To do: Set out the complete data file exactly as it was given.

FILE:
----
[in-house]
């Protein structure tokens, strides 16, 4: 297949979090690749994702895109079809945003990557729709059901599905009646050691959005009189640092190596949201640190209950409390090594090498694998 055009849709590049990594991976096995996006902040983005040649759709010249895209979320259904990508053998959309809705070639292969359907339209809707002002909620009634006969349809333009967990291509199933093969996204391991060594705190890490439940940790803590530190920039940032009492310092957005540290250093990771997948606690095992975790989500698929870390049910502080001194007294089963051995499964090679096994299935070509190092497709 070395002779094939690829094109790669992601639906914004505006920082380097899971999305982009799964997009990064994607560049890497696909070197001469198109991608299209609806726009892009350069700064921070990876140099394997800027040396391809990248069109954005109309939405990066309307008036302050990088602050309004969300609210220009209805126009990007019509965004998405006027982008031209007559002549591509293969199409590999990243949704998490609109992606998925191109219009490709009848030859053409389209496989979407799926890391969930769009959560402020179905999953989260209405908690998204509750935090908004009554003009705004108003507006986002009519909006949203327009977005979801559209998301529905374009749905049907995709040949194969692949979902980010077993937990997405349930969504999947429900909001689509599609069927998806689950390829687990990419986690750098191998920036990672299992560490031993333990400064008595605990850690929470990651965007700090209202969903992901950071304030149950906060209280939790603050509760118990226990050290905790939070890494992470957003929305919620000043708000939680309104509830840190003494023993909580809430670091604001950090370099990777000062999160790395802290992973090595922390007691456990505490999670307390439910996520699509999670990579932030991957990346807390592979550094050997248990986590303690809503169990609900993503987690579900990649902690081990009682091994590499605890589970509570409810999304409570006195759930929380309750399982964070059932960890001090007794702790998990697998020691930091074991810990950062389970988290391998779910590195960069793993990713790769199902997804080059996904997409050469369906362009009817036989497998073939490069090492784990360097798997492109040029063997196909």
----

[in-house]
């Protein structure tokens, strides 16, 4: 297949979090690749994702895109079809945003990557729709059901599905009646050691959005009189640092190596949201640190209950409390090594090498694998 055009849709590049990594991976096995996006902040983005040649759709010249895209979320259904990508053998959309809705070639292969359907339209809707002002909620009634006969349809333009967990291509199933093969996204391991060594705190890490439940940790803590530190920039940032009492310092957005540290250093990771997948606690095992975790989500698929870390049910502080001194007294089963051995499964090679096994299935070509190092497709 070395002779094939690829094109790669992601639906914004505006920082380097899971999305982009799964997009990064994607560049890497696909070197001469198109991608299209609806726009892009350069700064921070990876140099394997800027040396391809990248069109954005109309939405990066309307008036302050990088602050309004969300609210220009209805126009990007019509965004998405006027982008031209007559002549591509293969199409590999990243949704998490609109992606998925191109219009490709009848030859053409389209496989979407799926890391969930769009959560402020179905999953989260209405908690998204509750935090908004009554003009705004108003507006986002009519909006949203327009977005979801559209998301529905374009749905049907995709040949194969692949979902980010077993937990997405349930969504999947429900909001689509599609069927998806689950390829687990990419986690750098191998920036990672299992560490031993333990400064008595605990850690929470990651965007700090209202969903992901950071304030149950906060209280939790603050509760118990226990050290905790939070890494992470957003929305919620000043708000939680309104509830840190003494023993909580809430670091604001950090370099990777000062999160790395802290992973090595922390007691456990505490999670307390439910996520699509999670990579932030991957990346807390592979550094050997248990986590303690809503169990609900993503987690579900990649902690081990009682091994590499605890589970509570409810999304409570006195759930929380309750399982964070059932960890001090007794702790998990697998020691930091074991810990950062389970988290391998779910590195960069793993990713790769199902997804080059996904997409050469369906362009009817036989497998073939490069090492784990360097798997492109040029063997196909």